What's the right temperature to serve wine at?

I include in the wine notes on our website, recommendations from our experience, or the grower's, about the temperatures at which their wines should be served. But by all means drink it at the temperature you prefer :)

If possible, allow the bottle to reach the serving temperature naturally. Forced heating or cooling is to be avoided, although if like me you decide at the last minute you want to try a different wine, ice sleeves are your friend.


Room Temperature is too hot

In general in bars and restaurants in the UK red wine is served too warm. I used to think it was just laziness and bad storage, but I was wrong.

To my surprise in many cases people, staff and customers, think that red wine it to be served at room temperature and that this means around 22°C which is the typical room temperature these days. I have had wine served to me as high at 25 degrees. The wine loses complexity at those temperatures!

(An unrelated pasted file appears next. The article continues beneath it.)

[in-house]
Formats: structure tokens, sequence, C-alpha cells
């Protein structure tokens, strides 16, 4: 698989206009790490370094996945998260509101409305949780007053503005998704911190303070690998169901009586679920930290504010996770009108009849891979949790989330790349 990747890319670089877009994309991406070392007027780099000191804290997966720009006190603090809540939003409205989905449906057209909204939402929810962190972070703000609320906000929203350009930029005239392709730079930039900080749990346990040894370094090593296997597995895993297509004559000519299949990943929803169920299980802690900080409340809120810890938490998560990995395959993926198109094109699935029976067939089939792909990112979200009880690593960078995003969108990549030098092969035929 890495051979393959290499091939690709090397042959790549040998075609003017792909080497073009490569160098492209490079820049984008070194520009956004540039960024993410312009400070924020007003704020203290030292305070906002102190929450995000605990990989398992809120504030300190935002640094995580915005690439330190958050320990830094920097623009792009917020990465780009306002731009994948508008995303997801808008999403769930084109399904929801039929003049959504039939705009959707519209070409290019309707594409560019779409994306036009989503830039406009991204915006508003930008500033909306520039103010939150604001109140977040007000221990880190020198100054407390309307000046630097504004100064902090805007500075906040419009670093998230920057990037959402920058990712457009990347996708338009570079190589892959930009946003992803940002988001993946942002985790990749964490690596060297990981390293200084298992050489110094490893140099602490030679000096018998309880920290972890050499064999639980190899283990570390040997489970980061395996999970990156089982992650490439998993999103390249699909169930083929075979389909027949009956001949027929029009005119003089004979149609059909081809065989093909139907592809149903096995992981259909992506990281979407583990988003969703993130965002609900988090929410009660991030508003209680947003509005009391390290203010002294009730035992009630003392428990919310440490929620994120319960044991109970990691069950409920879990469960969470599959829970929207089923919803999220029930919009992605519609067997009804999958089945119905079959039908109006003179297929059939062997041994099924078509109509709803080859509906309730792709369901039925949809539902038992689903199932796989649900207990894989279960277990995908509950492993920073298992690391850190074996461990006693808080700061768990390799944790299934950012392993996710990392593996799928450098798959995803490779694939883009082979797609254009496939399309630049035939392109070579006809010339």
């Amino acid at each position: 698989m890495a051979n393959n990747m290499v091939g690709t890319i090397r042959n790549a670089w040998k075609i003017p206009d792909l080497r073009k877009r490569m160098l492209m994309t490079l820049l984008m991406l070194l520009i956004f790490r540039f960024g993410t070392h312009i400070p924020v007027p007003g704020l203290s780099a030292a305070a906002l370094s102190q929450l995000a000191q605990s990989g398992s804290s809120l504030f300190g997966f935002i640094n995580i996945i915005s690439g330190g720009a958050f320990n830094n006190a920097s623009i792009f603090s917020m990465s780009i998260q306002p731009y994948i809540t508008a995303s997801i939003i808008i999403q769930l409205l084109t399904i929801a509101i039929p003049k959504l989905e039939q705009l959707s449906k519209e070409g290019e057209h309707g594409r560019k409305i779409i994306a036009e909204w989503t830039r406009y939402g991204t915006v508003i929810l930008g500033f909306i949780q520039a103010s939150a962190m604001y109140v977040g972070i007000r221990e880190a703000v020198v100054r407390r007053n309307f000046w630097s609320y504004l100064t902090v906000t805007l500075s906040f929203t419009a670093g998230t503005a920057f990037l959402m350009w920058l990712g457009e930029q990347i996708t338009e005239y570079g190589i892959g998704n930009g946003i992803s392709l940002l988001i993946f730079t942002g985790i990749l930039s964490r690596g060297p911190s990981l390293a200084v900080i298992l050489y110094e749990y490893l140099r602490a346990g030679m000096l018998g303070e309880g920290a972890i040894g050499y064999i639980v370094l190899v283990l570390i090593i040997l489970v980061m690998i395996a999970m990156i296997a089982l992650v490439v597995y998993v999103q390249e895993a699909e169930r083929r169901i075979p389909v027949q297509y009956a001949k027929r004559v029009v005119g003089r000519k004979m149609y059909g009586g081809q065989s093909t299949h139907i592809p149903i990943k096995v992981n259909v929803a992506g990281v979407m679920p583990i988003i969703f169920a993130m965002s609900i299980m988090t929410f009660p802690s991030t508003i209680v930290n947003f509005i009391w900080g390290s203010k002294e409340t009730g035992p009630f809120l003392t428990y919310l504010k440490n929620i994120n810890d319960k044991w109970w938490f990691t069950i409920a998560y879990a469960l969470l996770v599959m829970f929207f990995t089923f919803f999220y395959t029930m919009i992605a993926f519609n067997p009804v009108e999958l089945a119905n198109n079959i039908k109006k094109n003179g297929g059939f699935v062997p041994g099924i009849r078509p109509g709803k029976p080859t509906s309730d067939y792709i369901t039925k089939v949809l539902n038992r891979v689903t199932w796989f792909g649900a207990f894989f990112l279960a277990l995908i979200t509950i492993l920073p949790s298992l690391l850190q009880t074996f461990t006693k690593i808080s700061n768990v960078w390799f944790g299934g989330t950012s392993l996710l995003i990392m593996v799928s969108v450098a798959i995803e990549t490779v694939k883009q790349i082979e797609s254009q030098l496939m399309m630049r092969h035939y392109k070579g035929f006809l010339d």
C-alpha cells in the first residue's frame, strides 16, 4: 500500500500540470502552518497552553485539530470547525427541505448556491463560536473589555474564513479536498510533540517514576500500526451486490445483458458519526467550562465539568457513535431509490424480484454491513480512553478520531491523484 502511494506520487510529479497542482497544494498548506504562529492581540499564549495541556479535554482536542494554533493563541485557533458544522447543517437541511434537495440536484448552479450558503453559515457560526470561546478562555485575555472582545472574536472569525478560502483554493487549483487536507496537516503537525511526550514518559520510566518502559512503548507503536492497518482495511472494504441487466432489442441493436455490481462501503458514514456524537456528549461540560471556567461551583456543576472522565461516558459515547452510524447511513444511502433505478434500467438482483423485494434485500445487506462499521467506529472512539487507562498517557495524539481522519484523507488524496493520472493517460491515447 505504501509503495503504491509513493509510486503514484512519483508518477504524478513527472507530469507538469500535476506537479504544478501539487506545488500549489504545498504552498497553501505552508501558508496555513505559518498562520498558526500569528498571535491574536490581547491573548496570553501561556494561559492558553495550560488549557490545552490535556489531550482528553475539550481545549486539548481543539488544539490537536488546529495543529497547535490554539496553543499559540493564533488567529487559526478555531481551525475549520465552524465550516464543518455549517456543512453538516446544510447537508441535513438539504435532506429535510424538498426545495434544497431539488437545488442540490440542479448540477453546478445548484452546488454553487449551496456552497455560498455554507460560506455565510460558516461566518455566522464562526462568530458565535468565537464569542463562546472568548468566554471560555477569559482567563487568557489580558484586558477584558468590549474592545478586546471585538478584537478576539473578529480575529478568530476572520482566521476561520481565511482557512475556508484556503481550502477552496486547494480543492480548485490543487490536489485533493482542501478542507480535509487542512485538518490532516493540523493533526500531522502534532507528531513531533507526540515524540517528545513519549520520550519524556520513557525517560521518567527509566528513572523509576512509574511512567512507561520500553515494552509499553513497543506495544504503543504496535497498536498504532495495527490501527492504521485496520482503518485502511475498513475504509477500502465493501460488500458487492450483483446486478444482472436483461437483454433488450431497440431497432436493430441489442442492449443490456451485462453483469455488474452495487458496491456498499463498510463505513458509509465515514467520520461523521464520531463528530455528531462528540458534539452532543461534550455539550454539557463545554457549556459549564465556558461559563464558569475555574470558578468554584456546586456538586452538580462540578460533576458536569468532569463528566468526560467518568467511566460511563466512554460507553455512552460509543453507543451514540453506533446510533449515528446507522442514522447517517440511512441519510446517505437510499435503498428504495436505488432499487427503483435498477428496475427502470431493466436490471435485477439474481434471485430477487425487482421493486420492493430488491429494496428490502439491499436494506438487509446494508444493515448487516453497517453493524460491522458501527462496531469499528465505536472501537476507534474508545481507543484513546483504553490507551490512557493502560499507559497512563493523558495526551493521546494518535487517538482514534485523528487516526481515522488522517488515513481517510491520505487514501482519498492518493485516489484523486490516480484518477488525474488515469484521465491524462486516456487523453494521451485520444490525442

When people said that room temperature is what wine should be served at, they meant that the wine would be brought up from a cellar at 12 degrees up to a room which was at 18 degrees, often less, so they meant 16 to 18 as a "room" (chambré) temperature


Fridge temperature is too cold

Conversely, I find that often white wine is served too cold - often 5 degrees! This is fine for simple wines, but anything complex deserves a few more degrees for the flavours to come out. I like it most whites 10 and 12°C, even higher for some of the complex whites, white merlot, and unfiltered Chasselas.

Of course, if you room is at a temperature of 20 degrees, it won't take long for your white wine to reach optimal temperature after you take it out of the fridge.


Chilling reds

In the summer it is impossible to keep a red wine at optimal temperature. You either chill it, or drink it too warm. Generally speaking, red wine which is oaked or has a lot of tannins and sugar will not chill well, as the chilling will hide sugar and acidity but leave that tannins and oak. So these wines you should just drink warm, or keep for cooler days.

On the other hand, any "crunchy" unoaked red will chill quite well - gamay, pinot, unoaked austrian reds and swiss gamaret all chill very well. Perfect picnic and barbecue wines!

There are many reds I drink slightly chilled all year.

Categories: Wine Advice
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